[Bioforum] Re: help me please...

Dr Engelbert Buxbaum via bioforum%40net.bio.net (by engelbert_buxbaum from hotmail.com)
Sun Feb 7 13:29:41 EST 2010

Am 04.02.2010, 19:07 Uhr, schrieb Bob <bbx107.XYZ from excite.xyz.com>:

> On Wed, 3 Feb 2010 01:14:10 -0500 (EST), James Simmons
> <jpncsimmons from earthlink.net> wrote:
>> Sir,
>> My name is JP Simmons.  I am retired technician with a working  
>> knowledge of science but without any real authority to make certain  
>> statements.   I am one of many who engage "creationists" in the tired  
>> old debate regarding creation vs evolution.    It occurs to me that the  
>> opponents of evolution simply are not defining the term correctly.   I  
>> am repeatedly told either directly or through implication that  
>> evolution is defined as "life coming into being (originating) by  
>> chance".    I say that evolution does not address the origin of life  
>> since that is as yet an open topic.   I maintain that evolution is  
>> merely a word which describes how, over time, life forms change.
>> I'd like to ask for an authoritative definition of the term so that I  
>> may have some strength in response beyond my own ability to convince.    
>> Will someone in your group be good enough to give me a short paragraph  
>> in which evolution is defined being sure to mention whether or not it  
>> is concerned with the actual origins of life?
> You are on the right track, but looking to definitions is not a good
> solution.
> People define words various ways. Fine. What is important is that
> whatever process led to life was different from what has occured
> since. The former is pre-biotic.
> What Darwin addressed, and what is most commonly meant by "evolution",
> is biology. How we got to the first life is a good issue, but
> different. Just keep them as separate topics.

Yes, however, the term evolution can be legitimately used in a much  
broader sense. Why is life made up of particular compounds and not some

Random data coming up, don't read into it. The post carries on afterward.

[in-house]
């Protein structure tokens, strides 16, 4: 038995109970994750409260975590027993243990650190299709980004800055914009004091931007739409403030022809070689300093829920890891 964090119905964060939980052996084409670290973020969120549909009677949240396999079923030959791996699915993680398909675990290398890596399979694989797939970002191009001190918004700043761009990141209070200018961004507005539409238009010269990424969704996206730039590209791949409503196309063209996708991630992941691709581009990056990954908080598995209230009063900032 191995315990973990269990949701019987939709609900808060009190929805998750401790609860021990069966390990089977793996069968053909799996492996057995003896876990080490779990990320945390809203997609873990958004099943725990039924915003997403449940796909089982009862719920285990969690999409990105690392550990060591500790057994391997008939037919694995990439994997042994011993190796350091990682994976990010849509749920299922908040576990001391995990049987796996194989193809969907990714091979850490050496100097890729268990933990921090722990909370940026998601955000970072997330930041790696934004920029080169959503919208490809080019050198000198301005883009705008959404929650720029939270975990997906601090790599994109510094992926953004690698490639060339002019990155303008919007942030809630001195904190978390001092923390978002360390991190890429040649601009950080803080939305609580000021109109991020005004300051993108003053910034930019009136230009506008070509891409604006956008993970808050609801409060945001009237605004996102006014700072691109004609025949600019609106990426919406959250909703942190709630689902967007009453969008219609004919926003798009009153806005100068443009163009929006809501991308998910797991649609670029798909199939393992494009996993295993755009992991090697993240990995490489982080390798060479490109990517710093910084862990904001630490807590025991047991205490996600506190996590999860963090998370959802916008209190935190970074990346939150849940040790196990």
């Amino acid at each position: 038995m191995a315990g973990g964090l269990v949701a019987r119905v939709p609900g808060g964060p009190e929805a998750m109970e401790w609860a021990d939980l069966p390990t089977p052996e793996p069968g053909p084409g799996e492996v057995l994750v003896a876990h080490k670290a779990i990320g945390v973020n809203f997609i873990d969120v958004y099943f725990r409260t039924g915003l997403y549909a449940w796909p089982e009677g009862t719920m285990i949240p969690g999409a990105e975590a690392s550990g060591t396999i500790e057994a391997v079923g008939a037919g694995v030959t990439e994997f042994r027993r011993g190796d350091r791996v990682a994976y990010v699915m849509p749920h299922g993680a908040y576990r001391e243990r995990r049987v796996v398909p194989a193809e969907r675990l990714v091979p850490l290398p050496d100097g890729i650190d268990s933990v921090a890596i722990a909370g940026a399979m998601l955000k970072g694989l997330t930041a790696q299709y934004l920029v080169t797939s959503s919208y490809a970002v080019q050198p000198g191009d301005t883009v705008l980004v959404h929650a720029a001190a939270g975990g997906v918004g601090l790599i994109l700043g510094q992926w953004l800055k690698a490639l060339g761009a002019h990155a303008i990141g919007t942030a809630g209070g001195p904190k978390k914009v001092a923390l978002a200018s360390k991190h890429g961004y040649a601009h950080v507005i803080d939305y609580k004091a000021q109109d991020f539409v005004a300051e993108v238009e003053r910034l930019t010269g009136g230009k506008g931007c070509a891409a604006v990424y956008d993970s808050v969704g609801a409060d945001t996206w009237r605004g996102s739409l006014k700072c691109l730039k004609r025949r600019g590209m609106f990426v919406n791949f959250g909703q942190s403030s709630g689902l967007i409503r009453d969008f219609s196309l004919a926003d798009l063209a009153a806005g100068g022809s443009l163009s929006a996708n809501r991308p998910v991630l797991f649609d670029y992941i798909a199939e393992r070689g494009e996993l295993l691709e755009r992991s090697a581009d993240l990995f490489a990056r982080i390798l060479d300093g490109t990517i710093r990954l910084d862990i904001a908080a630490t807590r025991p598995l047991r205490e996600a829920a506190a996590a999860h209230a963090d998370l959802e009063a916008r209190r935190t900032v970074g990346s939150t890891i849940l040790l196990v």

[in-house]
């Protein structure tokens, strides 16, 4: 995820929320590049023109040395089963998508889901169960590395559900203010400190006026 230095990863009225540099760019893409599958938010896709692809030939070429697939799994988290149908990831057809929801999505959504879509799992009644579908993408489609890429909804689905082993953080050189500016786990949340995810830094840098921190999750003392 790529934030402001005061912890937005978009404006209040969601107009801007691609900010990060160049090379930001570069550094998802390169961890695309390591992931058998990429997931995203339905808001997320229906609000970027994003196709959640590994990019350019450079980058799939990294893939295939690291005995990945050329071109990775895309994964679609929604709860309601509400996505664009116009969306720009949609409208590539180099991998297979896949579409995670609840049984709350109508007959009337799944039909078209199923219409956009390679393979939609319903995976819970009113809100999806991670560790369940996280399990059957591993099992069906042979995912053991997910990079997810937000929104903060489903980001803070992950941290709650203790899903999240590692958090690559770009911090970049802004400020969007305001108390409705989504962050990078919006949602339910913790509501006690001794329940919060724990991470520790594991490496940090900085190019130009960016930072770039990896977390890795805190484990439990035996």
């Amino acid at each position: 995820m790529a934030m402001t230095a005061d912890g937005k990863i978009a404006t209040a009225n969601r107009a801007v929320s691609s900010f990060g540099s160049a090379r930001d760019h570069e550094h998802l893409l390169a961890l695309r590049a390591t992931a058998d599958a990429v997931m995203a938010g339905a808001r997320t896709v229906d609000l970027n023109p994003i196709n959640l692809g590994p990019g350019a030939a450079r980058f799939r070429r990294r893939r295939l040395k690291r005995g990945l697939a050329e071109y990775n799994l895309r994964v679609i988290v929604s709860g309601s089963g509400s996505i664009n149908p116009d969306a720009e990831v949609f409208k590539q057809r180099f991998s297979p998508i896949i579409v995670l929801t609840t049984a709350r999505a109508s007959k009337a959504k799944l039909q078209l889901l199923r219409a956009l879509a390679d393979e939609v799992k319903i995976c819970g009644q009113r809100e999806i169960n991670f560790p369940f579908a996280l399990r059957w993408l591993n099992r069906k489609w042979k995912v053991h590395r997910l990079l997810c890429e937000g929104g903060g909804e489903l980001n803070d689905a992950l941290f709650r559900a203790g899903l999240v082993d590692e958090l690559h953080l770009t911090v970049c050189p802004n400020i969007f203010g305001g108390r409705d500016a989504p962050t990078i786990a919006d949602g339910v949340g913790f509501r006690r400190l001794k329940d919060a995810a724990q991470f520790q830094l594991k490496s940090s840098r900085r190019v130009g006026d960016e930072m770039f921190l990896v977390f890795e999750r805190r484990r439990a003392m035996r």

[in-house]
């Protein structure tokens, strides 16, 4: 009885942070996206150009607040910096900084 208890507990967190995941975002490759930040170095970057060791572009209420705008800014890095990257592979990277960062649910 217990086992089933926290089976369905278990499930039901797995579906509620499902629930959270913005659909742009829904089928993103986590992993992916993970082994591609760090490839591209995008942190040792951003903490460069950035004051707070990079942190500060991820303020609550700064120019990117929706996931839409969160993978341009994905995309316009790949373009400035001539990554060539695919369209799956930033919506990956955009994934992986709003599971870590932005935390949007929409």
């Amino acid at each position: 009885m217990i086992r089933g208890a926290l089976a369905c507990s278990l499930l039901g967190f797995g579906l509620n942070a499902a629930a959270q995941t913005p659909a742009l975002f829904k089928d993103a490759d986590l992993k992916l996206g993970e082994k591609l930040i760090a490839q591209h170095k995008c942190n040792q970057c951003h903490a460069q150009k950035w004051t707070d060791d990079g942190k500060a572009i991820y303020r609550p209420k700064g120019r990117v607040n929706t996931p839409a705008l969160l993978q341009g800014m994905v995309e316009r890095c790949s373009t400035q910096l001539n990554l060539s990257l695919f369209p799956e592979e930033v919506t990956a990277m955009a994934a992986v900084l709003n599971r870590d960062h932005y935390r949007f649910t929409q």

others? Because those compounds were easily formed and relatively stable  
under the conditions of prebiotic earth. Hence they enriched enough to  
organise into pre-life structures, which competed for these resources.  
Eventually life cam from them. In other words, there is not only  
biological, but also chemical evolution. Even the formation of matter  
after the big bang can be explained in evolutionary terms. This is the  
real beuty of science, when a concept derived from one field can be  
applied to other fields as well.

The main issues with creationists are the following:
- Creationists see creation and evolution as mutually exclusive concepts.  
Therefore, you believe either in God or in Darwin. That of course is a  
fallacity, one can see evolution as the method by which God created life.  
This is the official position of the Catholic Church.
- Creationists tend to literally interprete Genesis, in that a day means  
24 h or 1440 min or 86400 s. This of course is nonsense,
   a) because for God as an infinite being "a day is like thousand years  
and thousand years are like a day". Applying human time concepts to God  
makes no sense at all.
   b) because although the Hebrew word translated by "day" in the King  
James Bible can mean a "day" in the above sense, it can also mean any  
other defined time period, say, a millenium.

This is like the guys who address each other with "thee", because that is  
supposed to be the
way in which Jesus addressed his disciples. Of course he did not, he  
probably spoke Aramaeic for everyday communication. English as a language  
did not even exist then, it started to form only about 1000 years later  
when Wilhelm invaded Britain.

More information about the Bioforum mailing list